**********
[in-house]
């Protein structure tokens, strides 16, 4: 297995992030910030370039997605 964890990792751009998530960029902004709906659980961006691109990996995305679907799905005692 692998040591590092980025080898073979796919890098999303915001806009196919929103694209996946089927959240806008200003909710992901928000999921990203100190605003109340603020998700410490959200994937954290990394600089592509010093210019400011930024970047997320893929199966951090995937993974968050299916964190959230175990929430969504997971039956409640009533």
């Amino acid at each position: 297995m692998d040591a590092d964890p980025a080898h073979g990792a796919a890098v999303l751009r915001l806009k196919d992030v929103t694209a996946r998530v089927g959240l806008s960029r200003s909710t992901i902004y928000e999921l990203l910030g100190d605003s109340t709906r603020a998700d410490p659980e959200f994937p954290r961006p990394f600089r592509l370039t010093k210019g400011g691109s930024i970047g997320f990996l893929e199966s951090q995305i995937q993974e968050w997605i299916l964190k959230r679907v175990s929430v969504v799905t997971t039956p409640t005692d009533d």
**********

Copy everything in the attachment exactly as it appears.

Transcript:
[in-house]
């Protein structure tokens, strides 16, 4: 297995992030910030370039997605 964890990792751009998530960029902004709906659980961006691109990996995305679907799905005692 692998040591590092980025080898073979796919890098999303915001806009196919929103694209996946089927959240806008200003909710992901928000999921990203100190605003109340603020998700410490959200994937954290990394600089592509010093210019400011930024970047997320893929199966951090995937993974968050299916964190959230175990929430969504997971039956409640009533």
């Amino acid at each position: 297995m692998d040591a590092d964890p980025a080898h073979g990792a796919a890098v999303l751009r915001l806009k196919d992030v929103t694209a996946r998530v089927g959240l806008s960029r200003s909710t992901i902004y928000e999921l990203l910030g100190d605003s109340t709906r603020a998700d410490p659980e959200f994937p954290r961006p990394f600089r592509l370039t010093k210019g400011g691109s930024i970047g997320f990996l893929e199966s951090q995305i995937q993974e968050w997605i299916l964190k959230r679907v175990s929430v969504v799905t997971t039956p409640t005692d009533d």